Zac Efron: Drug addiction was a great life lesson – interview

with Zac Efron

“I was a little bit on my own,”  Zac Efron tells me when I speak to him at the Meridien Oriental hotel in New York.

This sense of loneliness, isolation and abandonment that possesses child actors usually stems from the intense public adoration placed on them and the high expectation for them to do well at work and be a role model in life. Sadly, in many cases the adults in their life, including parents and agents, who are supposed to protect them, add to their stress by pressing them to keep taking the next part to ensure the stream of huge earning. Many of those young stars succumb to the pressure and resort to drugs and alcohol for salvation.

“It was a period of time when I was feeling down,” Efron reflects. “I thought it was the work that was driving it. I’m unhappy because I’ve been working too much. I had a lot of relationships with older people, mostly directors; that was from set to set. It was a transient time for me. During that time I think I made probably more films consecutively than have ever, so I just can only really think about the work.”

Born in 1987, Efron rose to fame and became a teen idol after his lead role in the Disney Channel Original Movie High School Musical (2006) which he followed with movies such as Hairspray (2007), Me and Orson Welles (2009) and The Death and Life of Charlie St. Cloud (2010).

Some child stars, like Jodie Foster and Natalie Portman, took a respite from acting and sought out higher education in prestigious universities, which connected them with their own generation, expanded their horizon, shielded them from the hazards of their fame and equipped them with the wisdom to deal with it when they resumed their career. But with no college education or other qualification and hobbies to lean to when his mind was unstoppingly sinking into a mental void, Efron, like other hapless youngsters before him such as Corey Haim, Lindsay Lohan, Drew Barrymore and Robert Downey Jr., found a friend in drugs and alcohol, and soon became an addict.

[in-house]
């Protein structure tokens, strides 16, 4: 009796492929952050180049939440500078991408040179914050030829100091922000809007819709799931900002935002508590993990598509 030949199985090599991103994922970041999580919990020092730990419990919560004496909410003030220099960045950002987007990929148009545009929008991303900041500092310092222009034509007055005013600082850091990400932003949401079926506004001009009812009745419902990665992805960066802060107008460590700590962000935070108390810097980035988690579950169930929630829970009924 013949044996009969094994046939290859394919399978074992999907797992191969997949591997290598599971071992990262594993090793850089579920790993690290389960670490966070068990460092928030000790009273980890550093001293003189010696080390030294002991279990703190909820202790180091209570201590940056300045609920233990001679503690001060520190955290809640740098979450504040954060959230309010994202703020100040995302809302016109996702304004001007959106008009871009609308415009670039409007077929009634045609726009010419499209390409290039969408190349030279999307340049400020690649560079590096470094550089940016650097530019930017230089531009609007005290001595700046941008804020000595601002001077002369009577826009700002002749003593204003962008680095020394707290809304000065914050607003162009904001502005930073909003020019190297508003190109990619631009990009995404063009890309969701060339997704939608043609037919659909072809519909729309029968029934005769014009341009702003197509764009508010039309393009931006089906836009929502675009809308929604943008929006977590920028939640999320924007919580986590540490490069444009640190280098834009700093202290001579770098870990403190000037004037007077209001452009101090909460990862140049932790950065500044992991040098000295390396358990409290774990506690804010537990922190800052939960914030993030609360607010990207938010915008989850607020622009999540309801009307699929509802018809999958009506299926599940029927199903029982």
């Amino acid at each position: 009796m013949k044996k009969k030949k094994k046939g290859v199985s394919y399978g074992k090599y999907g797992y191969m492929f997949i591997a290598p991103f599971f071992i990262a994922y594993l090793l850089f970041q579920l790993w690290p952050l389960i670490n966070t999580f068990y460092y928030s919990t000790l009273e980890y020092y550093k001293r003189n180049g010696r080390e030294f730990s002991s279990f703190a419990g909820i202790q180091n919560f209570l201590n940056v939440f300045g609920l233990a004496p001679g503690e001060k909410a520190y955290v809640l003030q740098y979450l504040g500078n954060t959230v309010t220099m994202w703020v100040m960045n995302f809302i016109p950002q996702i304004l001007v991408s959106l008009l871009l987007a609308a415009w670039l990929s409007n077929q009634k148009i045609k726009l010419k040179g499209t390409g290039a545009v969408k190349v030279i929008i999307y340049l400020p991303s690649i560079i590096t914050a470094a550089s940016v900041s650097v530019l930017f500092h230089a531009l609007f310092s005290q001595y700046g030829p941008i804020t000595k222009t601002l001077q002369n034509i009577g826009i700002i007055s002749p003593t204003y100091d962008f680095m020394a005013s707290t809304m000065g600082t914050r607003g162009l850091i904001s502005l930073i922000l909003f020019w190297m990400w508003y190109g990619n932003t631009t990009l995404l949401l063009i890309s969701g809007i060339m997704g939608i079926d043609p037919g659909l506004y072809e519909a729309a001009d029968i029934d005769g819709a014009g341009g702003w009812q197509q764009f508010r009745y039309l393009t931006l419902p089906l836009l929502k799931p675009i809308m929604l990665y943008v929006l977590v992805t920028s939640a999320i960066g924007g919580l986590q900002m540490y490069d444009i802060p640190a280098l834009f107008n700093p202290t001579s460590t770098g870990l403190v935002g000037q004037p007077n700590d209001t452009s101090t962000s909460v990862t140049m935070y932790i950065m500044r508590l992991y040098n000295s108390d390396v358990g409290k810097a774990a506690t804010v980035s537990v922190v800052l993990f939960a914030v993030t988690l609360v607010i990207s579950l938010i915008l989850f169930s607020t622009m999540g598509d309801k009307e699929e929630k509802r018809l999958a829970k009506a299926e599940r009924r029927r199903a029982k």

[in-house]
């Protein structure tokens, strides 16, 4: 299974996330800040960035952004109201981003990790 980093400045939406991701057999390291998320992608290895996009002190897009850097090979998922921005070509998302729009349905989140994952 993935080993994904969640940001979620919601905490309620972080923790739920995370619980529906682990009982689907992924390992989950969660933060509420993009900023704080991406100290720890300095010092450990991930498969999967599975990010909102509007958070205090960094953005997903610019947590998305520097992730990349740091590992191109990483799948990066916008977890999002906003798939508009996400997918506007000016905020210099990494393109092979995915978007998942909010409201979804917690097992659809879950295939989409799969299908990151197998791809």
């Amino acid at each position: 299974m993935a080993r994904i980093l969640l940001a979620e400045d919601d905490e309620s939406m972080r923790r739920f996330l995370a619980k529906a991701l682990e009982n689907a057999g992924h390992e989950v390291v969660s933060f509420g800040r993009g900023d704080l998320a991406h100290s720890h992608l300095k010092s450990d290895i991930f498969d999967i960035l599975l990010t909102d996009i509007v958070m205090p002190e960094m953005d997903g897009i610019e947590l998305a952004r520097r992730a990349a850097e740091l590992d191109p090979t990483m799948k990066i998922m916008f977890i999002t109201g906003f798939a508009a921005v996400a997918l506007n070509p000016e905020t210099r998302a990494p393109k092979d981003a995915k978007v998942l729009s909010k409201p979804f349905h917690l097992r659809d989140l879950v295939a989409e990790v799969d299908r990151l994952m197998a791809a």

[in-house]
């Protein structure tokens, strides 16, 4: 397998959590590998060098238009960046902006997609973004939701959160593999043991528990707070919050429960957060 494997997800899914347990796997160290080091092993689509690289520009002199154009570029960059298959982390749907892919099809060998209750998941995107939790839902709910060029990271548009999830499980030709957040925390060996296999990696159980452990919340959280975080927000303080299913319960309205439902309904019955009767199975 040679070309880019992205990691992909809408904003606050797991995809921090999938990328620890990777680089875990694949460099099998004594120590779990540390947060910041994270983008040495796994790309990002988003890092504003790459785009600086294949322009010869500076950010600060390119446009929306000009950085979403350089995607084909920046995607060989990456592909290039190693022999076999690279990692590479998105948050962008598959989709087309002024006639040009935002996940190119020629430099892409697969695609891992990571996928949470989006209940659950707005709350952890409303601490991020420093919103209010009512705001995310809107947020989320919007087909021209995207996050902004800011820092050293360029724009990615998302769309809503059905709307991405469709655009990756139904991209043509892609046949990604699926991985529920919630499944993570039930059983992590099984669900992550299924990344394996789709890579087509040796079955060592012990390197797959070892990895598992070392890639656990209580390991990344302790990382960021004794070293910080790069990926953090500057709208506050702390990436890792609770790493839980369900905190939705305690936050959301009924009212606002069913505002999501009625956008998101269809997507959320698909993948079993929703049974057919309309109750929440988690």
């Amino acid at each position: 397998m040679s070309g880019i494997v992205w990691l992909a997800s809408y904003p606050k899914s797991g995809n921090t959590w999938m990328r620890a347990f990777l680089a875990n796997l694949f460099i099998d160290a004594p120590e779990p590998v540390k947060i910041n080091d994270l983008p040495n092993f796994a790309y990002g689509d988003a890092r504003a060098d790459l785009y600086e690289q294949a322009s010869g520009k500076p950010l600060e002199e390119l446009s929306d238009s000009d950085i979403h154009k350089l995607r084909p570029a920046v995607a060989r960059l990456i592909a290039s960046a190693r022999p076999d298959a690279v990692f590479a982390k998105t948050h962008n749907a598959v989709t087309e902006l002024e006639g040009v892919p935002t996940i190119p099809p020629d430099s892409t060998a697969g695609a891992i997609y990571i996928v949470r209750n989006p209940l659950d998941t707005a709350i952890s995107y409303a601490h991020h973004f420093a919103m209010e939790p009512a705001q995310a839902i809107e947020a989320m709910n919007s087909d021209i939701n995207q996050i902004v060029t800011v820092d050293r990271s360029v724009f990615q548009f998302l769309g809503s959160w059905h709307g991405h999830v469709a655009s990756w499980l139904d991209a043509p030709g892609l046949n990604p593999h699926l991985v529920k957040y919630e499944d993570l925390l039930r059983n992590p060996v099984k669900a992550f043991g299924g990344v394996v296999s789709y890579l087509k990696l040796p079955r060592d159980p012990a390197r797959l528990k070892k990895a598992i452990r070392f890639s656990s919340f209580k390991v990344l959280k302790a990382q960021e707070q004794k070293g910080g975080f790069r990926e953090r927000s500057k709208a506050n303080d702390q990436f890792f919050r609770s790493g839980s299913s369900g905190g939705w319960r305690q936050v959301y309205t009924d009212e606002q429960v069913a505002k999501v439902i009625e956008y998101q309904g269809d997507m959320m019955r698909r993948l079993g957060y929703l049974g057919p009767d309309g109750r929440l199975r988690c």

Some young addicts, like Corey Haim, River Phoenix and Heath Ledger,  paid the ultimate price: their life, and the price for others, like Lindsay Lohan, Haley Joel Osment and John Connor, was their career. But Efron was one of the lucky ones. When the work stopped for a couple of weeks, and he wasn’t feeling any better, he decided to do something about it. Last spring, he entered rehab for an addiction to alcohol and drugs.

“That was a big journey,” he says. “It was bigger than expected. I didn’t even think it was what it was. It turned out to be sort of a combination of things that I was able to really focus on, like what do you want to do and where do you want to be and how to feel comfortable in this moment, and meditate on a couple of adjustments I was able to make that have really panned out well.”

Ironically, the first job he was offered after his rehab was playing a debaucherous, drunkard, drug-abuser leader of a college fraternity group, who turns the life his neighbours into hell in the new comedy Bad Neighbours.

“It was like a nightmare sometimes, but pretty easy to do,” the 26-year-old laughs. “I think I knew the authenticity of the finer points of what it’s like to be you so I was able to draw on it for something so it was nice. I think at that moment I was grateful for it.”

Relaxed and beaming with life, Efron is in a good place these days. He eats healthily, goes to the gym and hits the sack at 9pm. He has also embarked on connecting with his fans via social media, opening accounts on websites including Facebook and Twitter.

“At one point I was really opposed to it,” he says. “I was afraid of it, but now, as it’s evolving, its proven to be like a really useful tool for me to communicate with fans, and that gives me the chance to tell them things that they might want to hear and hear back from them and get feedback.”

In spite of his ordeal, Efron doesn’t regret any of his action, insisting that it was an edifying life lesson that helped him grow, but he doesn’t recommend it.

“I learned to take myself a lot less seriously and that was a pretty valuable lesson,” he smiles.